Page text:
Unfortunately, with the inability to show that abnormal or increased movement was a feature peculiar to the painful degenerate disc, combined with the fact that despite more rigid fusions using pedicle fixation, the clinical results of fusion had not improved, was increasingly casting doubt on the concept of instability. The paper by Murata combining MRI examination with flexion and extension films in patients with back pain, showed that increased angular and translational movement was a feature of the normal or mildly degenerate disc, not of the markedly degenerate disc, where movements were reduced. In 1998 Kaigle et al. demonstrated that comparing patients with normal subjects there was always less movement present in the degenerate spine. It was therefore generally accepted that the effect of disc degeneration was to reduce movement not to increase it, as the term “instability” would imply. It may be argued that, unfortunately, this reduction of movement is associated with abnormal patterns of movement, and this is the meaning of “instability”. However despite considerable efforts over many years, using flexion/extension films, no clear relationship has been established between pain and such abnormal movements. In other words, patients with degenerative disc disease may exhibit abnormal patterns of movement yet have no pain. By the mid-nineties, instability was still the term used to describe the disorder that we treated by fusion, but the failure to improve results by the introduction of pedicle fixation, caused many surgeons to question the concept of instability, but surgeons were all aware that fusion although unpredictable in terms of clinical result, was the best surgical treatment for chronic low back pain. It was well recognized that clinical success was unrelated to the success of the fusion, pseudarthrosis was as common amongst successful patients as in those who had failed. Was there anything else that a fusion did to the intervertebral disc unrelated to the fact that it stopped movement? (pgs. 619-623). Mulholland (2008) concluded with a powerful statement that perhaps sums up why chiropractic realizes significant result when treating post-surgical cases. Abnormal movement of a degenerated segment may be associated with back pain but is not causative. The concept of instability as a cause of back pain is a myth. The clinical results of any procedure that allows abnormal disc loading to continue are unpredictable. (pg. 624) To underscore the point of fusion being a failed surgical paradigm in many patients, Gudavalli, Olding, Joachim, & Cox (2016) reported,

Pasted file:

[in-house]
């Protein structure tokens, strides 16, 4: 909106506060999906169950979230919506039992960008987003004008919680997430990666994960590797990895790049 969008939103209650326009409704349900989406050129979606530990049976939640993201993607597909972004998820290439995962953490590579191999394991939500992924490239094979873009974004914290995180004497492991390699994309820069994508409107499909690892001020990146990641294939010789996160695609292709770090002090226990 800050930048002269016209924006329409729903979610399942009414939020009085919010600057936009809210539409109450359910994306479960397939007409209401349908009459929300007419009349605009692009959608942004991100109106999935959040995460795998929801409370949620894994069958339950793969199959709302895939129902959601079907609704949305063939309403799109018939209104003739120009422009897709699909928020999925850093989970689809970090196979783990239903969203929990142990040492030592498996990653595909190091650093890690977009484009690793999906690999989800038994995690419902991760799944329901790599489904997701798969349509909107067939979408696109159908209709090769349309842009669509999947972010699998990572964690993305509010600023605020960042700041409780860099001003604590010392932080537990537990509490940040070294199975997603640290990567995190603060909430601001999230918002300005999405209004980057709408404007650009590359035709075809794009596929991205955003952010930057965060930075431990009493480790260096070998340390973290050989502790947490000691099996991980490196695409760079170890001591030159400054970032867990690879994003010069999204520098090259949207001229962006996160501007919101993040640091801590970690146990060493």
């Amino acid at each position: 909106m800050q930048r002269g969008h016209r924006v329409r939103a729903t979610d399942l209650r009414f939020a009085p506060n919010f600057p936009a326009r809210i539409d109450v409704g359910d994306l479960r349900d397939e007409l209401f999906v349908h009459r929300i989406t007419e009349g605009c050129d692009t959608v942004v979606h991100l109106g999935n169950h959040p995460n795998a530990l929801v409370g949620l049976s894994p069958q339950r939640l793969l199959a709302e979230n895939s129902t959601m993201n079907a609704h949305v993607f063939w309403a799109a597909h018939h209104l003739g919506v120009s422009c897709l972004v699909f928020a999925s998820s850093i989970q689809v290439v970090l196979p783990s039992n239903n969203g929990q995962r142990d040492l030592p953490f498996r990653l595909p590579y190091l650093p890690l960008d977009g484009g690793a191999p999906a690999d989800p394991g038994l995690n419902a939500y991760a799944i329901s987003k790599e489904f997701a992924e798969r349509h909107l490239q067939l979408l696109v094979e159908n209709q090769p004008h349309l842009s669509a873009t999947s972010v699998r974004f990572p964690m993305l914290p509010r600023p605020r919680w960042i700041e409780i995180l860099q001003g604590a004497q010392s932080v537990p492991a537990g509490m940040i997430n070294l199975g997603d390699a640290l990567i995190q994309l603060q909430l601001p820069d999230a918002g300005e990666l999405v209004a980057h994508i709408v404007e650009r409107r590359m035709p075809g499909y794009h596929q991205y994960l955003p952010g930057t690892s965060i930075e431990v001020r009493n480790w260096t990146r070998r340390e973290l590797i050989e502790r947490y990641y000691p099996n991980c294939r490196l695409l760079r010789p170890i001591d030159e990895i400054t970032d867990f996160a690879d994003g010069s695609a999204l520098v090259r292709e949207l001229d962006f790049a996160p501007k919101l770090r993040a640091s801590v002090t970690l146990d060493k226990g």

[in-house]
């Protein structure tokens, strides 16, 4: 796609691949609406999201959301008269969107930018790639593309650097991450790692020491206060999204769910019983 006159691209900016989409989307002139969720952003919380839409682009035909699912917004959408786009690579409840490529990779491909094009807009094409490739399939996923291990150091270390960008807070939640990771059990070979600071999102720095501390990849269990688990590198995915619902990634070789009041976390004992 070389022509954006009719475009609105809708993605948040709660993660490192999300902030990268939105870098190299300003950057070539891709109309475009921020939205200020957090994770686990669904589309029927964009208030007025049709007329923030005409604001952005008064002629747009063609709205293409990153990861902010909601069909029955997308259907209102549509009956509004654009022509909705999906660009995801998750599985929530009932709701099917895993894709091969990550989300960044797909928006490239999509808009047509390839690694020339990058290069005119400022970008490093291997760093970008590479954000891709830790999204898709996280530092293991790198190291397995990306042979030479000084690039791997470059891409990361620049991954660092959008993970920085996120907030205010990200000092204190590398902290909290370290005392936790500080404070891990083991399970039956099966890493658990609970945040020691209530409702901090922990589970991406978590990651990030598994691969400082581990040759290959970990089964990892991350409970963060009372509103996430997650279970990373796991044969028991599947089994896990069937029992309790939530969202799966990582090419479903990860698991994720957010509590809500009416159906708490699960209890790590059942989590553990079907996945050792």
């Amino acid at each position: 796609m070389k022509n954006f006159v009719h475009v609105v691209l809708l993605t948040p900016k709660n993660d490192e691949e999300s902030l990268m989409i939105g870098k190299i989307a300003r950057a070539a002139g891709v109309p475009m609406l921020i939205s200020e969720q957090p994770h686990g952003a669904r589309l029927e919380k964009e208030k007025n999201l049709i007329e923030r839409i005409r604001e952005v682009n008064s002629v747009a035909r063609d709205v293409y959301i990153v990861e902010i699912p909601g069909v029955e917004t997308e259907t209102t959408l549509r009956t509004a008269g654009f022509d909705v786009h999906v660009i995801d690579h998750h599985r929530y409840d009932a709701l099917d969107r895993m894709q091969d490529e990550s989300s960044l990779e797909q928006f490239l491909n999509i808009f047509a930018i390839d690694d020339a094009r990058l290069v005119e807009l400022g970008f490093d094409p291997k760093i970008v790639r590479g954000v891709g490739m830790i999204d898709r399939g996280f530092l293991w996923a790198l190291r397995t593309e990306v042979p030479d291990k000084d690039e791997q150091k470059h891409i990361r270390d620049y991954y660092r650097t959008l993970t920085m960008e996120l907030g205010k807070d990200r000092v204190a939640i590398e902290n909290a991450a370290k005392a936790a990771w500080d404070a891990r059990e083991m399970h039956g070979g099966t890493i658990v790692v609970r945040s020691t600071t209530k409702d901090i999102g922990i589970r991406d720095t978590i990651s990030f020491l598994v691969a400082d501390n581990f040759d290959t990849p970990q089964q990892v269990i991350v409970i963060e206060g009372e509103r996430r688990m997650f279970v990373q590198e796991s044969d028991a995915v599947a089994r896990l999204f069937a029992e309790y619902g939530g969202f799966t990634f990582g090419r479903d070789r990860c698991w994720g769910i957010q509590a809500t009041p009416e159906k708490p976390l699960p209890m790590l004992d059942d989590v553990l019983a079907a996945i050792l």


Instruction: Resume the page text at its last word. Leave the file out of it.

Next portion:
Surgical decompression of the lumbar spine in older patients had a 24% re-operation rate, and a 20-fold increase in lumbar surgical fusion rates among Medicare enrollees is reported. Lumbar cage fusion rates increased from 3.6% in 1996 to 58% in 2001, and the result was increased complication risk without improved disability or reoperation rates. Adjacent segment degenerative changes and instability at the level immediately above single-segment fusion with clinical deterioration are shown in up to 90% of the cases. The incidence of radiographic adjacent segment disease following fusion has been reported to be as high as 50% in the cervical spine and 70% in the lumbar spine at 10 years. However, the incidence of clinically relevant symptomatic adjacent segment disease is quite lower, estimated at 25% in the cervical spine and 36% in the lumbar spine at 10 years. Comparing surgery with nonsurgical treatment for back and radicular pain shows that intensive rehabilitation is more effective than fusion surgery, and nonsurgical treatment of low back and radicular pain patients is reported to reduce lumbar disk surgery by approximately two-thirds. Chronic low back pain in 349 patients aged 18-55 years found no evidence that surgery was any more beneficial than intensive rehabilitation. A study of 600 single-operated low back patients showed that 71% did not return to work 4 years after surgery, and 400 multiple-operated backs showed that 95% did not return to work 4 years later. (pg. 124)